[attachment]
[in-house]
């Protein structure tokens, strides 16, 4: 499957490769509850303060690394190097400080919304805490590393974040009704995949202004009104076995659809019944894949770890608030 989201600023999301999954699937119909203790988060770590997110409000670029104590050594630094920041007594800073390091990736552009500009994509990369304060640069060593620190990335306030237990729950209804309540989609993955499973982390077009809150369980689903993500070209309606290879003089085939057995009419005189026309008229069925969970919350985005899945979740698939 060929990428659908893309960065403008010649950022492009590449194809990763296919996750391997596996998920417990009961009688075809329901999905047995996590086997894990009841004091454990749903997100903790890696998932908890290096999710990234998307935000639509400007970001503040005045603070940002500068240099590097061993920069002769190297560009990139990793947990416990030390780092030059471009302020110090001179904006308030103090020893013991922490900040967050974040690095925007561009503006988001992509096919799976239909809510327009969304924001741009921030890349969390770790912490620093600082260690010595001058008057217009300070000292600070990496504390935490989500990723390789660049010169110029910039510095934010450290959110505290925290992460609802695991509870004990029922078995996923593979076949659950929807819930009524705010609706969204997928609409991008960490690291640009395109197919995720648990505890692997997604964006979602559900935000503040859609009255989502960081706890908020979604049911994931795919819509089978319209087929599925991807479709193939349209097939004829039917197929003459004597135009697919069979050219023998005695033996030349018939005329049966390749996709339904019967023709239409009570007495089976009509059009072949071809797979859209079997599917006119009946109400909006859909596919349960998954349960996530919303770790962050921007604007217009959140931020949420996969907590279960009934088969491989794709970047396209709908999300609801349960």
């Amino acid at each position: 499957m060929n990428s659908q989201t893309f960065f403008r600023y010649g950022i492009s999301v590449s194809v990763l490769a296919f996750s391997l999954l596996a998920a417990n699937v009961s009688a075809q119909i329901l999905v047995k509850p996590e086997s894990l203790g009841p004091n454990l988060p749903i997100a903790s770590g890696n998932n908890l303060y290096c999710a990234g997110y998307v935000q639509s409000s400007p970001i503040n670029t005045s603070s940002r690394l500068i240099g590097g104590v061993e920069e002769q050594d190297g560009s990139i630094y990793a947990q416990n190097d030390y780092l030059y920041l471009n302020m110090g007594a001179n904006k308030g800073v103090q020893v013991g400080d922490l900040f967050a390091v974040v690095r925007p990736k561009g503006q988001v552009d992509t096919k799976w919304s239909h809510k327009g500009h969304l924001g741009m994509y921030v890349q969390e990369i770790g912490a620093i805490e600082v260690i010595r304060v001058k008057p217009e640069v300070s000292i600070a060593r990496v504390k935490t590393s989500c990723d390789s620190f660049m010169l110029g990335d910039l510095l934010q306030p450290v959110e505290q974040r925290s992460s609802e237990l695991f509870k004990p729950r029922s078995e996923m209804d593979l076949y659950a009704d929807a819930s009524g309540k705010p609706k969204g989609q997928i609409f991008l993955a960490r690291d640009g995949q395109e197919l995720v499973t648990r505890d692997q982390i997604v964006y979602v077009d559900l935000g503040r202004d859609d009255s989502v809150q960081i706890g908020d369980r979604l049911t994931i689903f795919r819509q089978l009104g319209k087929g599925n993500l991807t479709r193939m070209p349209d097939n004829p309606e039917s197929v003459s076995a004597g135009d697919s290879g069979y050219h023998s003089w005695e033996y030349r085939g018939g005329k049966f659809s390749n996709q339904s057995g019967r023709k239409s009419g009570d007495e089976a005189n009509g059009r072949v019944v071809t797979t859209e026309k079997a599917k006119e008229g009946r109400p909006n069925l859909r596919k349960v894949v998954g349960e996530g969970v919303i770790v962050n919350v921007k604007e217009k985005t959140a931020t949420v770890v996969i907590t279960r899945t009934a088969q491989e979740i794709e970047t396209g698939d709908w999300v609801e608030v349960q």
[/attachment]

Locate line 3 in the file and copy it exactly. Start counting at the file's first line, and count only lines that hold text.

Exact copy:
């Amino acid at each position: 499957m060929n990428s659908q989201t893309f960065f403008r600023y010649g950022i492009s999301v590449s194809v990763l490769a296919f996750s391997l999954l596996a998920a417990n699937v009961s009688a075809q119909i329901l999905v047995k509850p996590e086997s894990l203790g009841p004091n454990l988060p749903i997100a903790s770590g890696n998932n908890l303060y290096c999710a990234g997110y998307v935000q639509s409000s400007p970001i503040n670029t005045s603070s940002r690394l500068i240099g590097g104590v061993e920069e002769q050594d190297g560009s990139i630094y990793a947990q416990n190097d030390y780092l030059y920041l471009n302020m110090g007594a001179n904006k308030g800073v103090q020893v013991g400080d922490l900040f967050a390091v974040v690095r925007p990736k561009g503006q988001v552009d992509t096919k799976w919304s239909h809510k327009g500009h969304l924001g741009m994509y921030v890349q969390e990369i770790g912490a620093i805490e600082v260690i010595r304060v001058k008057p217009e640069v300070s000292i600070a060593r990496v504390k935490t590393s989500c990723d390789s620190f660049m010169l110029g990335d910039l510095l934010q306030p450290v959110e505290q974040r925290s992460s609802e237990l695991f509870k004990p729950r029922s078995e996923m209804d593979l076949y659950a009704d929807a819930s009524g309540k705010p609706k969204g989609q997928i609409f991008l993955a960490r690291d640009g995949q395109e197919l995720v499973t648990r505890d692997q982390i997604v964006y979602v077009d559900l935000g503040r202004d859609d009255s989502v809150q960081i706890g908020d369980r979604l049911t994931i689903f795919r819509q089978l009104g319209k087929g599925n993500l991807t479709r193939m070209p349209d097939n004829p309606e039917s197929v003459s076995a004597g135009d697919s290879g069979y050219h023998s003089w005695e033996y030349r085939g018939g005329k049966f659809s390749n996709q339904s057995g019967r023709k239409s009419g009570d007495e089976a005189n009509g059009r072949v019944v071809t797979t859209e026309k079997a599917k006119e008229g009946r109400p909006n069925l859909r596919k349960v894949v998954g349960e996530g969970v919303i770790v962050n919350v921007k604007e217009k985005t959140a931020t949420v770890v996969i907590t279960r899945t009934a088969q491989e979740i794709e970047t396209g698939d709908w999300v609801e608030v349960q």